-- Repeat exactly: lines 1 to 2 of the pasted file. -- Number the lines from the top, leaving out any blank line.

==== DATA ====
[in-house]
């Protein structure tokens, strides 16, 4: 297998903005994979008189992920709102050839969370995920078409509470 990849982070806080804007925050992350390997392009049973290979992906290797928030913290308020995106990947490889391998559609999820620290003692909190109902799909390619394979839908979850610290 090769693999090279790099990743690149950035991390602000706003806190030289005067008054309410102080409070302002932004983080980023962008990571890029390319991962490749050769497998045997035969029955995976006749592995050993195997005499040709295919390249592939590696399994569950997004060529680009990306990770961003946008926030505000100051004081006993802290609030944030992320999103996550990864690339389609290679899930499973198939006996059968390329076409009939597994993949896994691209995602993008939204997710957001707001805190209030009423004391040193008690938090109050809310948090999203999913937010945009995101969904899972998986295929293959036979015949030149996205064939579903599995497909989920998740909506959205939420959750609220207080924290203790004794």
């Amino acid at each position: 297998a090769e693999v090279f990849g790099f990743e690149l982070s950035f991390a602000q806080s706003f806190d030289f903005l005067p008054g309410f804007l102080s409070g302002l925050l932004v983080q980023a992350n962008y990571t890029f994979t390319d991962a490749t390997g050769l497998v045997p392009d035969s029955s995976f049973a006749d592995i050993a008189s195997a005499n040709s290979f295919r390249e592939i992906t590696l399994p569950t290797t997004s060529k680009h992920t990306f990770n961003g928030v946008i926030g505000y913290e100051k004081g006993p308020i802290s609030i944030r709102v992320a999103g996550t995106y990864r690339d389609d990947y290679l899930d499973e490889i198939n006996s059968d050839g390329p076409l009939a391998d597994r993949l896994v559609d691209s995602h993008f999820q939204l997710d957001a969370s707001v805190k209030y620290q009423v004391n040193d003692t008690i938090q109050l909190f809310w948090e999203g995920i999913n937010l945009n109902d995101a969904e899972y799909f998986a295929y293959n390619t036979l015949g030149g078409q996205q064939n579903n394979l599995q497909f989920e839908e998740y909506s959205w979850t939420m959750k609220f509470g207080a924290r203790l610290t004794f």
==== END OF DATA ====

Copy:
[in-house]
């Protein structure tokens, strides 16, 4: 297998903005994979008189992920709102050839969370995920078409509470 990849982070806080804007925050992350390997392009049973290979992906290797928030913290308020995106990947490889391998559609999820620290003692909190109902799909390619394979839908979850610290 090769693999090279790099990743690149950035991390602000706003806190030289005067008054309410102080409070302002932004983080980023962008990571890029390319991962490749050769497998045997035969029955995976006749592995050993195997005499040709295919390249592939590696399994569950997004060529680009990306990770961003946008926030505000100051004081006993802290609030944030992320999103996550990864690339389609290679899930499973198939006996059968390329076409009939597994993949896994691209995602993008939204997710957001707001805190209030009423004391040193008690938090109050809310948090999203999913937010945009995101969904899972998986295929293959036979015949030149996205064939579903599995497909989920998740909506959205939420959750609220207080924290203790004794």